Encyclopedia of Cancer

Living Edition
| Editors: Manfred Schwab

Bisphosphonates

Living reference work entry
DOI: https://doi.org/10.1007/978-3-642-27841-9_660-2

Definition

Bisphosphonates are potent inhibitors of osteoclast-mediated bone resorption. These compounds are stable analogues of the inorganic pyrophosphate (PPi), which is an endogenous regulator of bone mineralization.

Characteristics

Bisphosphonates were developed in the nineteenth century for industrial use, in particular as “water softeners.” The first clinical use of bisphosphonates in humans was in the 1960s for the treatment of Paget disease, a focal disorder of bone remodeling due to abnormally increased osteoclast-mediated bone resorption. So far, bisphosphonates have been successfully studied in several clinical disorders characterized by an alteration in bone resorption, such as metastatic and osteolytic bone diseases, hypercalcemia of malignancy, and osteoporosis.

All bisphosphonates share a common structure which consists of two phosphate groups attached to a single carbon atom (P-C-P) (See Fig. 1).

Keywords

Breast Cancer Bone Mineral Density Multiple Myeloma Bone Metastasis Zoledronic Acid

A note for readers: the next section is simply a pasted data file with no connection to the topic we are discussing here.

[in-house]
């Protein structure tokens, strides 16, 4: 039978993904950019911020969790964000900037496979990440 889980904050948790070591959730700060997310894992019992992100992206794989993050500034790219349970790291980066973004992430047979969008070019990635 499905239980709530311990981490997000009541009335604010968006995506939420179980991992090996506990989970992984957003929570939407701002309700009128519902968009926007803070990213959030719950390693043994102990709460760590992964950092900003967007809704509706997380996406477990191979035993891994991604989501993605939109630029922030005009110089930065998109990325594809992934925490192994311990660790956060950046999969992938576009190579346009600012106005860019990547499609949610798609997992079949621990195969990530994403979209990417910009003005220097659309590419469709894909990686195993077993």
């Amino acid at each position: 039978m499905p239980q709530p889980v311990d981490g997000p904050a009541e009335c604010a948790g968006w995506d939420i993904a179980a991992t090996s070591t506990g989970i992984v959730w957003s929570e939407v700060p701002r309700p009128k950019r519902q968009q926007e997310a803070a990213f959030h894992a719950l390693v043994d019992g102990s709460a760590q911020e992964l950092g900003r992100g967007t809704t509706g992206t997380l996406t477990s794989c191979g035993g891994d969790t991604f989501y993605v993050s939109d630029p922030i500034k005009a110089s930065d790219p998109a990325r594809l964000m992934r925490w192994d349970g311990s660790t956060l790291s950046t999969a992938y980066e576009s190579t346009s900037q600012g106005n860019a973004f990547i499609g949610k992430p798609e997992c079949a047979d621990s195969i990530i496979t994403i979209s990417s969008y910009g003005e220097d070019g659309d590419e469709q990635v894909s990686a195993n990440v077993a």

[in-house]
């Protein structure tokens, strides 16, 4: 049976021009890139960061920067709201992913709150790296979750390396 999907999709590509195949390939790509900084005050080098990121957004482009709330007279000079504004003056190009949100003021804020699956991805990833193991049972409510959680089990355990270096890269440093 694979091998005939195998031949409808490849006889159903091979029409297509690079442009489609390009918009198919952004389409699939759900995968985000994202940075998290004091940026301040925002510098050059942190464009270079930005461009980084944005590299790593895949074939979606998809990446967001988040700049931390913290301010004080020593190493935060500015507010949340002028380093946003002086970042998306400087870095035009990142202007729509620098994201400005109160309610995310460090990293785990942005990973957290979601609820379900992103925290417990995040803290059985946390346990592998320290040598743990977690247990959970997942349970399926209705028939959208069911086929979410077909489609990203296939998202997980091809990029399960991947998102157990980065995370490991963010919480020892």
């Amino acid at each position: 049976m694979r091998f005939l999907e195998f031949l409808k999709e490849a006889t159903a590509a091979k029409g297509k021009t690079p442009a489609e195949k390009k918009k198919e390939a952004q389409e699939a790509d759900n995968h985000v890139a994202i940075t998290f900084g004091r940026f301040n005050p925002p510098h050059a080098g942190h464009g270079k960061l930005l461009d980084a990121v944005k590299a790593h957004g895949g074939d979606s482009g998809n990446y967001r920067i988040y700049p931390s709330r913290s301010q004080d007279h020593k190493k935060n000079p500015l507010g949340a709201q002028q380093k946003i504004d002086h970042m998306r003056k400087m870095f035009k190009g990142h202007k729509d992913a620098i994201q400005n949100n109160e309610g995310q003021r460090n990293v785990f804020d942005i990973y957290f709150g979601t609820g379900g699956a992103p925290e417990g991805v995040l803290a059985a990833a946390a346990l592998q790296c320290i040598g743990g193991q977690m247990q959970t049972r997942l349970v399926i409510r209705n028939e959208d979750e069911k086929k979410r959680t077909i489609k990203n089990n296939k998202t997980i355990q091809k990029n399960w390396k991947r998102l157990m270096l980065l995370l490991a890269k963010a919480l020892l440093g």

These keywords were added by machine and not by the authors. This process is experimental and the keywords may be updated as the learning algorithm improves.
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References

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See Also

  1. (2012) Alkyl. In: Schwab M (ed) Encyclopedia of cancer, 3rd edn. Springer, Berlin/Heidelberg, p 132. doi:10.1007/978-3-642-16483-5_181Google Scholar
  2. (2012) Bone resorption. In: Schwab M (ed) Encyclopedia of cancer, 3rd edn. Springer, Berlin/Heidelberg, p 446. doi:10.1007/978-3-642-16483-5_684Google Scholar
  3. (2012) Hydroxyapatite. In: Schwab M (ed) Encyclopedia of cancer, 3rd edn. Springer, Berlin/Heidelberg, p 1779. doi:10.1007/978-3-642-16483-5_2890Google Scholar
  4. (2012) Hydroxyl group. In: Schwab M (ed) Encyclopedia of cancer, 3rd edn. Springer, Berlin/Heidelberg, p 1779. doi:10.1007/978-3-642-16483-5_2893Google Scholar
  5. (2012) Jaw osteonecrosis. In: Schwab M (ed) Encyclopedia of cancer, 3rd edn. Springer, Berlin/Heidelberg, p 1926. doi:10.1007/978-3-642-16483-5_3175Google Scholar
  6. (2012) Paget disease. In: Schwab M (ed) Encyclopedia of cancer, 3rd edn. Springer, Berlin/Heidelberg, p 2758. doi:10.1007/978-3-642-16483-5_4345Google Scholar
  7. (2012) Renal cancer. In: Schwab M (ed) Encyclopedia of cancer, 3rd edn. Springer, Berlin/Heidelberg, pp 3225–3226. doi:10.1007/978-3-642-16483-5_6575Google Scholar

Copyright information

© Springer-Verlag Berlin Heidelberg 2015

Authors and Affiliations

  1. 1.Istituto Oncologico Veneto IRCCS, Division of Medical Oncology 2, Department of Surgery, Oncology and GastroenterologyUniversity of PadovaPadovaItaly